Tuesday, March 3, 2020

Gregorian and Julian calendars

Part of our occasional series, Interesting but useless trivia. Trivia that is certainly interesting, but yeah, pretty useless in the grand scheme of things. Not likely to result in a promotion, raise, or your next big career move.

In this latest installment of "Interesting but useless trivia," we look at the roots of the calendar system that we go by.

Pope Gregory XIII
Pope Gregory XIII instituted the Gregorian calendar system.
The calendar has its roots deeply planted in Rome. Most of the world uses what's known as the Gregorian calendar. According to Wikipedia, “The Gregorian calendar is internationally the most widely used civil calendar. It is named after Pope Gregory XIII, who introduced it in October 1582.”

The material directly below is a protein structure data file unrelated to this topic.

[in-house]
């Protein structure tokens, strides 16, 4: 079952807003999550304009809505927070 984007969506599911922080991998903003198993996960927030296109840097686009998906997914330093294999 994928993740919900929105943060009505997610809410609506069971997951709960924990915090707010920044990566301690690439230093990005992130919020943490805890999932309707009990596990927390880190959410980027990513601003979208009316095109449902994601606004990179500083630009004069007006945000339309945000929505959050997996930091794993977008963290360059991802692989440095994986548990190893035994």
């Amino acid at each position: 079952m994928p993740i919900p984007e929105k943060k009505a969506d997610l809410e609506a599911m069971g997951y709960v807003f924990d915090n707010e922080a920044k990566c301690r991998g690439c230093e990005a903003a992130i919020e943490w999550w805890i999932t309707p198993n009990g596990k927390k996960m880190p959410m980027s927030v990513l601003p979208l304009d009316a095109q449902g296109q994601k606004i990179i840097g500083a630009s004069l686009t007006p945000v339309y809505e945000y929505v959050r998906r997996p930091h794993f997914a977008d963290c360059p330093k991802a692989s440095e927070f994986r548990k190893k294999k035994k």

Prior to the Gregorian calendar, the Julian calendar, introduced by Julius Caesar in 46 BC, had been the dominant civil calendar used in the world, and, in fact, the Julian calendar was, according to an article on timeanddate.com, “...still used by some countries into the early 1900s. Some Orthodox churches still use it today to calculate the dates of moveable feasts, such as the Orthodox Church in Russia. Others who still use the Julian calendar include the Berber people of North Africa and on Mount Athos.”

Julius Caesar
Julius Caesar
When looking up the birth dates of certain historic figures, or the dates of certain historic events, you may see two dates given. One is designated as O.S. (for Old Style), and the other as N.S. (New Style). An O.S. date refers to the Julian calendar, while the N.S. date goes by the Gregorian.

Today, the difference between the two calendars is now at 13 days, with the Julian calendar trailing behind the Gregorian. The main difference between the two calendars has to do with calculating leap years. The Julian calendar has too many leap years, and so the goal of the Gregorian is to correct this and provide for a more accurate calendar.

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